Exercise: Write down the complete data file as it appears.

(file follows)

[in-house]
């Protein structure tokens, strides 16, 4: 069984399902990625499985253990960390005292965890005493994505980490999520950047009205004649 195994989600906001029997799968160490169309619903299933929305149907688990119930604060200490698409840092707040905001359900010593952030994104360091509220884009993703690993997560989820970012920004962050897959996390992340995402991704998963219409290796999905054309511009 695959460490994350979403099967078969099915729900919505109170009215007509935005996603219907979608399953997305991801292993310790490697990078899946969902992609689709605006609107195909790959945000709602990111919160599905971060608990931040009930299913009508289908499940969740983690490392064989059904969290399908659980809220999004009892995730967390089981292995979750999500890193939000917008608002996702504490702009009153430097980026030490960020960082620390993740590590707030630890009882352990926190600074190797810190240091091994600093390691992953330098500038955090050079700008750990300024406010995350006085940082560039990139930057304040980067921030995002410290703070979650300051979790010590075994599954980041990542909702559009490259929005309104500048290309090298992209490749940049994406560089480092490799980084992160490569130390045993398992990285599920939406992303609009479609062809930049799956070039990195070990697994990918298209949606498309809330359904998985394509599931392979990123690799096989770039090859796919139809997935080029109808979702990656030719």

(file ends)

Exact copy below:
[in-house]
């Protein structure tokens, strides 16, 4: 069984399902990625499985253990960390005292965890005493994505980490999520950047009205004649 195994989600906001029997799968160490169309619903299933929305149907688990119930604060200490698409840092707040905001359900010593952030994104360091509220884009993703690993997560989820970012920004962050897959996390992340995402991704998963219409290796999905054309511009 695959460490994350979403099967078969099915729900919505109170009215007509935005996603219907979608399953997305991801292993310790490697990078899946969902992609689709605006609107195909790959945000709602990111919160599905971060608990931040009930299913009508289908499940969740983690490392064989059904969290399908659980809220999004009892995730967390089981292995979750999500890193939000917008608002996702504490702009009153430097980026030490960020960082620390993740590590707030630890009882352990926190600074190797810190240091091994600093390691992953330098500038955090050079700008750990300024406010995350006085940082560039990139930057304040980067921030995002410290703070979650300051979790010590075994599954980041990542909702559009490259929005309104500048290309090298992209490749940049994406560089480092490799980084992160490569130390045993398992990285599920939406992303609009479609062809930049799956070039990195070990697994990918298209949606498309809330359904998985394509599931392979990123690799096989770039090859796919139809997935080029109808979702990656030719």